So who gets chemotherapy? 

The question everyone asks. Well, any cancers that are not oestrogen or progesterone sensitive (triple-negative); any cancer that is HER2 positive; most cancers that have spread to the lymph nodes; and most cancers that have a high Ki-67 score. How high is high? A Ki-67 score over 15% is considered a luminal B breast cancer, and encourages a discussion in the multi-disciplinary meeting (MDM) about chemotherapy.

Why do some patients start with chemoTHERAPY then only have surgery? 

If the cancer is big and in the glands, most units would suggest starting with chemotherapy. If the cancer is a triple-negative with a high Ki-67 score or a HER2 positive cancer, a discussion in the MDM will likely be suggesting to kill the cancer first.

Remember, there is always fine print in any contract or fine-tuning of any recipe. With very small cancers under 5mm, it’s debatable whether there is need for certain treatments. Please insist that your cancer treatment is discussed in a MDM, and that you’re given feedback on the opinions offered.

The small spokes under the umbrella represent genetic profiling. By profiling certain tumours, you can fine-tune or change what panels may or may not be needed. Genetic profiling is a topic I will discuss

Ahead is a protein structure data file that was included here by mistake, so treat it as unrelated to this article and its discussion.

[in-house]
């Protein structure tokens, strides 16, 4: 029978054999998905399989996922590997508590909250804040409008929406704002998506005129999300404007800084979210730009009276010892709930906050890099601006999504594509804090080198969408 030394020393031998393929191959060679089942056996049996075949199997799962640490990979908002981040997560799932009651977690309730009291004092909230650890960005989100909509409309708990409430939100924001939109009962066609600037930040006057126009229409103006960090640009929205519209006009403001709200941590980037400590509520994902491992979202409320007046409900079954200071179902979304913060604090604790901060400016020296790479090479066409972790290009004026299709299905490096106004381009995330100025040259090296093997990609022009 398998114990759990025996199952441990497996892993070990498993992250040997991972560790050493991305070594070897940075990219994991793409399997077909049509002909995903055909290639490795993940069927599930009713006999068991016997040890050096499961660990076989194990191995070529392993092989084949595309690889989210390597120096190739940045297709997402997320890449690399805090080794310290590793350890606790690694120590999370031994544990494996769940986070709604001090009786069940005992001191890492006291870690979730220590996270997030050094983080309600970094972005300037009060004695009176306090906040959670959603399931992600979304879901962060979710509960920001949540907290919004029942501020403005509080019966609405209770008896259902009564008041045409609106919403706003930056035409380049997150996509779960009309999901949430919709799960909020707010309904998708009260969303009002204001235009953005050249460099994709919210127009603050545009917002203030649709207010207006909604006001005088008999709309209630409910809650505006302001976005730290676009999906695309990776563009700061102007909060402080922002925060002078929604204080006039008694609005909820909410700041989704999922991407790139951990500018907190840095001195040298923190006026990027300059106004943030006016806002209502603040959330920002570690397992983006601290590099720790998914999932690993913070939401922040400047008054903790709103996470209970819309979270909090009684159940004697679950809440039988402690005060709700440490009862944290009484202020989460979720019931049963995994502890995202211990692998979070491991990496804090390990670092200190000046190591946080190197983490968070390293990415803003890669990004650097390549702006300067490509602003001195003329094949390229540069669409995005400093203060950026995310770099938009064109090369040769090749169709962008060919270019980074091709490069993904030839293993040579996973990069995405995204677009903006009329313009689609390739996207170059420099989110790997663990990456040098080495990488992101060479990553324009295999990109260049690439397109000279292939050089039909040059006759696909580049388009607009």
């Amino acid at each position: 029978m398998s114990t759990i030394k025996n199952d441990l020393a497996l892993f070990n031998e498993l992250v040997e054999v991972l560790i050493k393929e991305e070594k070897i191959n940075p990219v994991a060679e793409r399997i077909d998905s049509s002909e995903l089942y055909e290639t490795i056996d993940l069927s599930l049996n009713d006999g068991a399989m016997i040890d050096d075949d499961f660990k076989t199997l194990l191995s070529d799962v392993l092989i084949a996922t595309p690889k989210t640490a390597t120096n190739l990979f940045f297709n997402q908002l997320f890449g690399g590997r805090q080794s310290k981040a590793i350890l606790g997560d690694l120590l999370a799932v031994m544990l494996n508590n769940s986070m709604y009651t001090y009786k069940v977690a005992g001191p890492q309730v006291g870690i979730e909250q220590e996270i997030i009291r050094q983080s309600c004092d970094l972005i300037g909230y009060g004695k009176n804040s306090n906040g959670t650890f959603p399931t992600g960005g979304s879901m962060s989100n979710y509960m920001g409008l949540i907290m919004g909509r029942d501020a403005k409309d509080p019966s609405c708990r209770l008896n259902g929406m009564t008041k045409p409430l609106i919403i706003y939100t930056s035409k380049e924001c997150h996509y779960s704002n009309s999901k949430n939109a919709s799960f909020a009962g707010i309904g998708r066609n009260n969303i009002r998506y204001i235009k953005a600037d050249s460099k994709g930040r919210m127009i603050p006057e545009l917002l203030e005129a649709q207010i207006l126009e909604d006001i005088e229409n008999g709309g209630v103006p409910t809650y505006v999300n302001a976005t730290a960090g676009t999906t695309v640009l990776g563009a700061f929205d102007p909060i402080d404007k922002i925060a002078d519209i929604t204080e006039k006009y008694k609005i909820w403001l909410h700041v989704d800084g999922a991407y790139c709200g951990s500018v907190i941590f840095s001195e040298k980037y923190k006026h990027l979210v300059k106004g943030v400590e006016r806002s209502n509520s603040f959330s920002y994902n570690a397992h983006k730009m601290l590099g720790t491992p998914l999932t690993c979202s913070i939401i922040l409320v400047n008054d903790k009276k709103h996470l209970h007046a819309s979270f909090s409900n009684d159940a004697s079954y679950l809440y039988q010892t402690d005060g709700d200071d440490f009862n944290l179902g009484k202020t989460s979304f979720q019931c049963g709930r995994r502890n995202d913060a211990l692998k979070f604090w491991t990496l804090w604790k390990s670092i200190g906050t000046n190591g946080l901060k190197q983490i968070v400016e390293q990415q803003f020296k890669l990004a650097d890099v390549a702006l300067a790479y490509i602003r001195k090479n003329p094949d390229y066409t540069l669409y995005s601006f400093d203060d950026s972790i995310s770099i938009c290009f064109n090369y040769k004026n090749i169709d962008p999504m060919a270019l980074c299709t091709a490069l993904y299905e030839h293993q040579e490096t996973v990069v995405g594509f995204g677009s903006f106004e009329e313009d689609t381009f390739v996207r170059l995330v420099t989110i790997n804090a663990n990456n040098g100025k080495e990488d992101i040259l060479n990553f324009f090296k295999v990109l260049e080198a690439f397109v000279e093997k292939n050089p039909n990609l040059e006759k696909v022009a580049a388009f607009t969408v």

in detail at some brave stage! The simplest comparison is looking at the engine inside the car – what drives the motor and what keeps the motor running.

The stick of the umbrella represents the biology of the tumour – the pathology obtained by a core needle biopsy. Not a surgical biopsy (starting to sound like a nag)!

The mechanism that opens the umbrella is the radiological assessment of the size of tumour, and, most importantly, the lymph node assessment – involved or not; a sentinel lymph node biopsy may be needed.

The handle is surgery and radiation. A single handle means surgery only (no need for radiation). This is a small subset of women choosing mastectomies, who don’t have affected lymph nodes.

A double handle is the addition of radiation. More secure, and given to anyone with affected lymph nodes or anyone having a breast-saving operation. The handles are held together by good reconstructive (oncoplastic) techniques.

So, you can see under the umbrella is the local treatment, which is independent of the umbrella. The umbrella protects you from the acid rain of cancer cells that may fall and not be seen.

Thinking of the scene in Singing in The Rain with Gene Kelly: it’s happy yet bizarre; maybe the joy invoked from the song is in the not getting wet?

So the next time a friend or patient asks “Can I avoid chemotherapy?”, remember the answer is “No”.

One can choose local treatment up to a point but oncology treatments are independent of surgery; and safety should always be the best goal.

MEET OUR EXPERT - Prof Carol-Ann Benn

Prof Carol-Ann Benn heads up breast cancer centres at Helen Joseph Hospital and Netcare Milpark Hospital. She lectures at Wits University and, in 2002, established the Breast Health Foundation.